[CentOS] Best mkfs.ext2 performance options on RAID5 in CentOS 4.2

Aleksandar Milivojevic alex at milivojevic.org
Tue Nov 1 15:05:17 UTC 2005


Quoting Sean Staats <sstaats at questia.com>:

> I can't seem to get the read and write performance better than
> approximately 40MB/s on an ext2 file system.  IMO, this is horrible
> performance for a 6-drive, hardware RAID 5 array.  Please have a look at
> what I'm doing and let me know if anybody has any suggestions on how to
> improve the performance...
> Output of using bonnie++:
[snip]
> ---------------------------
> $ /usr/local/bonnie++/sbin/bonnie++ -d /d01/test -r 6144 -m
> anchor_ext2_4k_64s
> Version  1.03       ------Sequential Output------ --Sequential Input-
> --Random-
>                    -Per Chr- --Block-- -Rewrite- -Per Chr- --Block--
> --Seeks--
> Machine        Size K/sec %CP K/sec %CP K/sec %CP K/sec %CP K/sec %CP
> /sec %CP
> anchor_ext2_4k_ 12G 41654  96 41937  11 30537   8 40676  88 233015  27
> 426.6   1

Correct me if I'm wrong, but you got 233MB/s for reads (the block read 
test). Assuming your disks can do 50MB/s sustained transfer rate each, 
you are preatty
darn close to the theoretical maximum of (6 - 1) * 50MB/s = 250MB/s for 6 disk
RAID5.

RAID5 as such is bad choice for file systems that will have more than 
about 30%
of writes (out of total I/O).  If most of the I/O will be writes, and you care
about performance, you should use RAID-10.  Remember, writes to Dumb,
not-optimized RAID5 implementation is slower than writing to a single 
disk. This is generic RAID wisdom, nothing to do with any particular 
implementation. In the worst case scenario, the write operation on 
6-disk RAID5 volume involves
reading a data block from 5 drives, calculating XOR, and writing back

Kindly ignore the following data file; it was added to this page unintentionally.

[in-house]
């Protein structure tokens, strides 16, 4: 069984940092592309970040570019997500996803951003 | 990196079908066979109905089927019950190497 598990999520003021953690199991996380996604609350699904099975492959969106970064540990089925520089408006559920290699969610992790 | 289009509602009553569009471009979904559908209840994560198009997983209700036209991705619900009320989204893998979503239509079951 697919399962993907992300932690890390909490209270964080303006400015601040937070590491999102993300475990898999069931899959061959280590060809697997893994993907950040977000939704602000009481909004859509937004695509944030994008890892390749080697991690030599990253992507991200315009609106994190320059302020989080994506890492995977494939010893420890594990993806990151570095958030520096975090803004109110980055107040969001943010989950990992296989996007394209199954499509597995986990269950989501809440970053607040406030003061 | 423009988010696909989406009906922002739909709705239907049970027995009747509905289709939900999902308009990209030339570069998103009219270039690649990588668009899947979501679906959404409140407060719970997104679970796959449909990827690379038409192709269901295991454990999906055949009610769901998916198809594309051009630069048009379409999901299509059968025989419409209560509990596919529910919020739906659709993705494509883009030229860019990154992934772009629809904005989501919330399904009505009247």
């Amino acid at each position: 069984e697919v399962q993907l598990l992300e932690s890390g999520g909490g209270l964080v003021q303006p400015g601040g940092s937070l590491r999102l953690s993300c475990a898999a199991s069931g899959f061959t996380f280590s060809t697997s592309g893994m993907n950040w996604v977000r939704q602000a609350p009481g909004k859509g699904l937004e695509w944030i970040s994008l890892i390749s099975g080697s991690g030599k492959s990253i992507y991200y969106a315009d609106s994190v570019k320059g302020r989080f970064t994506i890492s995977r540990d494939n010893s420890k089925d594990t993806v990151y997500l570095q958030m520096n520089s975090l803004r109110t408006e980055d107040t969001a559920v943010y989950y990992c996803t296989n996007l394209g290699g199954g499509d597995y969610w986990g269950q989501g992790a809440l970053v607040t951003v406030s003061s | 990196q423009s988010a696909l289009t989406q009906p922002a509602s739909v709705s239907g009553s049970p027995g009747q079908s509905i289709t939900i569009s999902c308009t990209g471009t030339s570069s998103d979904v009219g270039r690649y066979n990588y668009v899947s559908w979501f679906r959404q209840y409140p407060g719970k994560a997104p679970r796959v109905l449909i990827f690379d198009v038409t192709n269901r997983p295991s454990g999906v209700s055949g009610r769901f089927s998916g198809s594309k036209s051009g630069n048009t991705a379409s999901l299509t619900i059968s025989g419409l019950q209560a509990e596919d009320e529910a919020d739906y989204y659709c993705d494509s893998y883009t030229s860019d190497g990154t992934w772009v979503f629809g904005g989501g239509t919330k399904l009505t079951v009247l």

one block
of data and one block of checksum.  Whichever way you do it, it ain't gonna be
fast.

For large sequential writes, RAID5 implementations can do a lot of 
optimizations
(reducing the number of reads for each write operation).  But they 
still need to
generate and write that additional XOR checksum, so it is going to be slower
than reading from that same volume.

The random writes to RAID5 volumes are always going to be terribly slow since
RAID5 implementation can't optimize them very well.  If they are limited to
small areas of data, large battery backedup on-controller cache might help
(since the blocks needed to re-calculate XOR checksum might already be in the
cache, and the actuall writes can be delayed in hope there'll be enough 
data to
write in the future to reduce number of needed reads).  If they are spread all
over 1TB volume, you are screwed, no (reasonable) amount of cache is going to
save ya.

Back to reads, you got 40MB/s for per-chr reads and 233MB/s for block 
reads. The difference between this two cases is not 3ware related, at 
least not in
your case it seems.  The per-chr test is reading one byte at a time, and it is
influenced by three factors: how well the C library is optimized (and how good
it is in buffering), the CPU speed and the disk speed.  If you look at CPU
column, you'll see that your CPU was 88% busy during this test (probably most
time spent in a bonnie's loop that executes 12 billion getc() and the C 
library
itself).  So no matter how fast your drives are, you'd max out in per-chr read
test at maybe 45-50MB/s with the CPU you have in the box.  Setting larger read
ahead (as Joe suggested) might help to squeeze couple of MB/s more in 
benchmark
tests, but probably not really worth it in real world applications.


----------------------------------------------------------------
This message was sent using IMP, the Internet Messaging Program.





More information about the CentOS mailing list